REGIONAL BUSINESS FEATURE
BY GREG PERLISKI
WHATMIGHT TAKE US ANHOURMIGHT TAKEMOMAND DAD40HOURS. ANNMARIE HATFIELD, PARTNER, COLLEGE INROADS
Dee Kohlho (left) works alongside Hateld (center) and Mike Davila (right).
COURTESY COLLEGE INROADS
Annmarie Hateld helped incorporate College Inroads in 2011.
Annmarie Hateld, right, meets with student Savannah Rocca to review college application materials. Today, most educational consultants meet with families and students online to ensure goals are met. College Inroads F all is a competitive season for area high school seniors, but it is not just about sports. Fall is the time to think beyond as the University of Texas to Ivy League colleges such as Harvard. In a competitive environment, it pays to have a broader set of options, Hateld said. Students nd the right degree plan using systematic approach COURTESY COLLEGE INROADS
GREG PERLISKICOMMUNITY IMPACT NEWSPAPER
THE COLLEGE INROADS APPROACH The company oers a 14-step approach to college selection and application that most students are recommended to begin in their sophomore year of high school. Highlights of the plan include:
to understand scholarships and other options to pay for college, said Annmarie Hateld, a partner at College Inroads and past board member of the Lake Travis Educa- tion Foundation. Often parents do not seek aid, fearing they will not qualify. College Inroads avoids this, she said. “We know what we are doing,” she said. “What might take us an hour might take mom and dad 40 hours.” In 2019, some 2.1 million people, or 66% of those who completed high school, immediately enrolled in college, according to the National Center for Educational Statistics. Hateld said often those who apply are focused on the same set of colleges—from public schools such
personality assessments to identify talents and career interests identify academic degrees, coursework and the best college match development of a student’s educational resume nancial preparation for parents college essay and application preparation and completion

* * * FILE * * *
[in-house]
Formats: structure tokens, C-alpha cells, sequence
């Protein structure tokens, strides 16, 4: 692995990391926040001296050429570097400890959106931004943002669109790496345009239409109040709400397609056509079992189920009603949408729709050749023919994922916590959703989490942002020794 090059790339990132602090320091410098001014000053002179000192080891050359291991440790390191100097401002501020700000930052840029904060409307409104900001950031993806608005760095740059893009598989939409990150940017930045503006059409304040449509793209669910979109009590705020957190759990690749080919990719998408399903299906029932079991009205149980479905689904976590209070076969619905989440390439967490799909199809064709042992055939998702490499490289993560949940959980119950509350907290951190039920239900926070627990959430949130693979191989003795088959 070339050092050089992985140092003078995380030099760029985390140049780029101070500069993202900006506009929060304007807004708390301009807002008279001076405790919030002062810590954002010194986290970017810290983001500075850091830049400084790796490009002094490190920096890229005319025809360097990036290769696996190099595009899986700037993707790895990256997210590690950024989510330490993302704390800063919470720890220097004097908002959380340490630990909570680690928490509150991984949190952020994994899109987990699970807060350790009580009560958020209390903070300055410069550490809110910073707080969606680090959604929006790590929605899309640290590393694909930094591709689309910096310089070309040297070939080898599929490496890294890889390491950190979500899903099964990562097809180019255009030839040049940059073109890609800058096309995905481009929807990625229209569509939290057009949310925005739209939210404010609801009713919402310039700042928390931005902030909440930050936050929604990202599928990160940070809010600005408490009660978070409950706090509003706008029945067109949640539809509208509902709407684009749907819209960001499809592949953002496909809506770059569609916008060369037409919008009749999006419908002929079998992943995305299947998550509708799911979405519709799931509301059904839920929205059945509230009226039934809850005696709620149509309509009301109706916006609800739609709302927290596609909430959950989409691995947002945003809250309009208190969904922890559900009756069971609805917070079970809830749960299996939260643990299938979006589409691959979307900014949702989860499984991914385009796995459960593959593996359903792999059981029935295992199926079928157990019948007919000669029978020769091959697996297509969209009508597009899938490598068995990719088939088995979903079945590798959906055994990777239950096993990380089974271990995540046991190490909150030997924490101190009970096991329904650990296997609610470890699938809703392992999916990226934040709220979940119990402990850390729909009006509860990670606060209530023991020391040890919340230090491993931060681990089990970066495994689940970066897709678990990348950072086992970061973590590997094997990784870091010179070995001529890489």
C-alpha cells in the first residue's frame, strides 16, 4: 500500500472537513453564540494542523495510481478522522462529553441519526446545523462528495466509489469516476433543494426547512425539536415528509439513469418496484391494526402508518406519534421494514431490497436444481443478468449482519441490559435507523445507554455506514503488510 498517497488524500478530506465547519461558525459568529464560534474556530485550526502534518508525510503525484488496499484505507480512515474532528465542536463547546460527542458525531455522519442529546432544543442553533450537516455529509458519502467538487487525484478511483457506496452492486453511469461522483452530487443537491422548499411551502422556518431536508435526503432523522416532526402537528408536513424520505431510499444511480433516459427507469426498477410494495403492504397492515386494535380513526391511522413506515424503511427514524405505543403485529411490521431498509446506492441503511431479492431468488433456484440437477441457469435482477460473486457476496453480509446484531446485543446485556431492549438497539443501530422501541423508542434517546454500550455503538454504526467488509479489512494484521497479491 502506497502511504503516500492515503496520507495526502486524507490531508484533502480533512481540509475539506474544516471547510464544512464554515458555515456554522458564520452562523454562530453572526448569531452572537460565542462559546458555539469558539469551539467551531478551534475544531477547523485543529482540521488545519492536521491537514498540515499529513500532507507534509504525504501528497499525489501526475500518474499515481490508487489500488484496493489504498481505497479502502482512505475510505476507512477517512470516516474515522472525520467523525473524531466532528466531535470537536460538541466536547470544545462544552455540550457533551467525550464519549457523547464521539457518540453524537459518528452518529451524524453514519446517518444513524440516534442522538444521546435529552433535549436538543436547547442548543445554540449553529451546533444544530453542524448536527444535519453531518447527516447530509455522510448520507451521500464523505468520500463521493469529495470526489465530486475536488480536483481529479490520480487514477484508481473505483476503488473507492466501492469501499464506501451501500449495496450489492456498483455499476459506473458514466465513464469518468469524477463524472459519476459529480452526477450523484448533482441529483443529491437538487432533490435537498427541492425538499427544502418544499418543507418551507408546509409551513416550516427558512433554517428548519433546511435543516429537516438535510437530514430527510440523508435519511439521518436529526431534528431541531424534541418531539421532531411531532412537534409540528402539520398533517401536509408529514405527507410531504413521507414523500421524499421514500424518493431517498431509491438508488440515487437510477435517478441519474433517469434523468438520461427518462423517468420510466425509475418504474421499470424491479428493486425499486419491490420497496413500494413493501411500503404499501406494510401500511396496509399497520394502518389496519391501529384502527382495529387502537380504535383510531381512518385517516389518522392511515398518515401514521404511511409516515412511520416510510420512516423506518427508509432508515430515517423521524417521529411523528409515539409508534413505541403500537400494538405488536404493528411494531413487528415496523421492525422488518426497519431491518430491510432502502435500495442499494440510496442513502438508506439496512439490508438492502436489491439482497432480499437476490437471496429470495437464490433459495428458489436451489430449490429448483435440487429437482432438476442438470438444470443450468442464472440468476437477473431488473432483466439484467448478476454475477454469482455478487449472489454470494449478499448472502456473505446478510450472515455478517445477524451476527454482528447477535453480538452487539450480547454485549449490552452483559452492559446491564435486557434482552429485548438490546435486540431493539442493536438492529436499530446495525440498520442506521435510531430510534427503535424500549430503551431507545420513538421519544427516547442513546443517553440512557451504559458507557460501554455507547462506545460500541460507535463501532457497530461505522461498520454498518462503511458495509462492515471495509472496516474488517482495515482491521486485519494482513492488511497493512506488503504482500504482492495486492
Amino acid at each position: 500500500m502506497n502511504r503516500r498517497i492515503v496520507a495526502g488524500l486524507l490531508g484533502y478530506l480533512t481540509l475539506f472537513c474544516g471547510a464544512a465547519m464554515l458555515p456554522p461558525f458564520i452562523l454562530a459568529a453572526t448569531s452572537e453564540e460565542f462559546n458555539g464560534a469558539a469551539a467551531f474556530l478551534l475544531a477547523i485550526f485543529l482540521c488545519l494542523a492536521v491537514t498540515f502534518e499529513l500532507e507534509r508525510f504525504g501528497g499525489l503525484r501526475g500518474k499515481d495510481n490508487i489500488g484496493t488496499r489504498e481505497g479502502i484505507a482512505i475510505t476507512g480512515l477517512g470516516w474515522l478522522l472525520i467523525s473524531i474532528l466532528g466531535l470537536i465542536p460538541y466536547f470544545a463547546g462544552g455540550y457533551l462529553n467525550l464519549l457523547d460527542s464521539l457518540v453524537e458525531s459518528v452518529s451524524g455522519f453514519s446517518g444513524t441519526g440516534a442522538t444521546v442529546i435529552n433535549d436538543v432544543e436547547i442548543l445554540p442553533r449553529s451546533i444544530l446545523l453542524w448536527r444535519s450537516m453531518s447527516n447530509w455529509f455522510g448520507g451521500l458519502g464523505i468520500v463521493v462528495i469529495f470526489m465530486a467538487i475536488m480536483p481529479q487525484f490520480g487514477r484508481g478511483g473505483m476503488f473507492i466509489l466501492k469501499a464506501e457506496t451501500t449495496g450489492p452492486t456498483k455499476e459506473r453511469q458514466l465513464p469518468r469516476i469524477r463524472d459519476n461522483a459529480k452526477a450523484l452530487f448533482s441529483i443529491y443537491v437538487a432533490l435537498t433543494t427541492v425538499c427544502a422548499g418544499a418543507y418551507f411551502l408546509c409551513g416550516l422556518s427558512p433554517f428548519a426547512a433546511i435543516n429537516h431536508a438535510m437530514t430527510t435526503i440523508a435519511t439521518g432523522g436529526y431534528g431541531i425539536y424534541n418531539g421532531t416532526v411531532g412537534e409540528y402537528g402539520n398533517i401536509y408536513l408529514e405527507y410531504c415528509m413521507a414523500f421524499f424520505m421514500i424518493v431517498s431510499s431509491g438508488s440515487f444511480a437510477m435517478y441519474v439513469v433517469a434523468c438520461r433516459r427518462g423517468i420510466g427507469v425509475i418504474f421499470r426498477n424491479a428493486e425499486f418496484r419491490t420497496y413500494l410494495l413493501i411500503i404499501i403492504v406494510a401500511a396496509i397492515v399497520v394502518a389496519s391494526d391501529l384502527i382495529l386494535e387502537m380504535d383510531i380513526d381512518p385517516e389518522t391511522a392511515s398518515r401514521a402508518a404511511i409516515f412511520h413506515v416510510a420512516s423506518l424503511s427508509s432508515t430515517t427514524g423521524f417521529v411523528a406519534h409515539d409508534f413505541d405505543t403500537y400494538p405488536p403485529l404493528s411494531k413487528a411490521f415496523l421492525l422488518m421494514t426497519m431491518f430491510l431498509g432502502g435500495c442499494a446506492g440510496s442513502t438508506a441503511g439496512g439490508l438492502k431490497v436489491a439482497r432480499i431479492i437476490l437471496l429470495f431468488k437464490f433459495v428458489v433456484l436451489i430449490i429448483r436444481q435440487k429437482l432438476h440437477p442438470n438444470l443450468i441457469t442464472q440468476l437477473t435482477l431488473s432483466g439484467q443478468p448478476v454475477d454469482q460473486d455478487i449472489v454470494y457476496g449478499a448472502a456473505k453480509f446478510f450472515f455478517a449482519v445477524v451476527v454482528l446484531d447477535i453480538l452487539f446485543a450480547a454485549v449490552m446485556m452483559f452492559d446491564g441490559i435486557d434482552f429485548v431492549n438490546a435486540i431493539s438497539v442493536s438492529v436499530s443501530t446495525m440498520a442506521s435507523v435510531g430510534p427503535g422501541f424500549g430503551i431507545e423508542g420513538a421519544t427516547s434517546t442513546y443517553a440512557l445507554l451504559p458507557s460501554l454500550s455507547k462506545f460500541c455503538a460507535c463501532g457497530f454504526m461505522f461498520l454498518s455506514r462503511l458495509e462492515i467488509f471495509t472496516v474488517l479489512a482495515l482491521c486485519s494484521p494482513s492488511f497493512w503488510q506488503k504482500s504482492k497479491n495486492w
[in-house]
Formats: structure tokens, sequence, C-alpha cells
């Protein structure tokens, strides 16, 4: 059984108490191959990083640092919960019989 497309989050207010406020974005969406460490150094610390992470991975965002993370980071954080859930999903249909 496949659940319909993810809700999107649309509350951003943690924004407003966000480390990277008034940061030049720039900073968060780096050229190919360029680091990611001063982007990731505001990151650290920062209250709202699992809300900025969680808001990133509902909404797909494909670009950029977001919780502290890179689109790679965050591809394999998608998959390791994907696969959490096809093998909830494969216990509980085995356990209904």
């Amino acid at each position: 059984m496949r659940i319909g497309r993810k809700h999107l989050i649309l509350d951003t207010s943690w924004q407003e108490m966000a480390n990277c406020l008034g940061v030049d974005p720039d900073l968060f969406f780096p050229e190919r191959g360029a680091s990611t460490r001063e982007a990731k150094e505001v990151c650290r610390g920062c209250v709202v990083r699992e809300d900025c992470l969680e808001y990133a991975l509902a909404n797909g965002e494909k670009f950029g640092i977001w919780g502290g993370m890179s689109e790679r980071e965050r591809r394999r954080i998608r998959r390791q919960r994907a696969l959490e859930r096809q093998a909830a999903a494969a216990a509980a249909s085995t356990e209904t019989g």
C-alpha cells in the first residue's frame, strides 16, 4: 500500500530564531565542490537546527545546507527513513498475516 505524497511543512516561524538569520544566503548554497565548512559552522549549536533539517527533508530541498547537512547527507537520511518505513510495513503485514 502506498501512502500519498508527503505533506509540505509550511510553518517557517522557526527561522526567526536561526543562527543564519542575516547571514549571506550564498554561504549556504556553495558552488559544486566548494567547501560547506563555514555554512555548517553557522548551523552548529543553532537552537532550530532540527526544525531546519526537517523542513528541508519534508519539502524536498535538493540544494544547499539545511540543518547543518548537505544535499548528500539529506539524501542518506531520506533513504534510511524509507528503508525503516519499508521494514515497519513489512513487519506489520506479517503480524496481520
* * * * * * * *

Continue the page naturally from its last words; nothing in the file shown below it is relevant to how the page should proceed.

high school, and that means prepar- ing college applications to stand out among the millions sent each year. Simply deciding what schools their children should apply to can be as daunting as writing essays for many families. That is where the educational consultants at College Inroads can help. Started in 2009 as a small business, College Inroads today has grown its customer base nationwide oering an extensive, structured plan that can show students their strengths and talents and how to apply these to their college search. For parents, there is the opportunity
“Everyone is applying to the same schools. One of the things we focus on is matching the student to the right college,” she said. “Sometimes the No. 1 college ends up being fourth or fth on the list after going through the process.” Educational consultants at College Inroads also push students along—making sure college essays are completed and submitted on time, Hateld said. “I had one parent tell me, ‘I got to be the cheerleader, and you were the nagger, pushing to get every- thing done,’” she said.
College Inroads 512-200-3626 firstname.lastname@example.org www.collegeinroads.com
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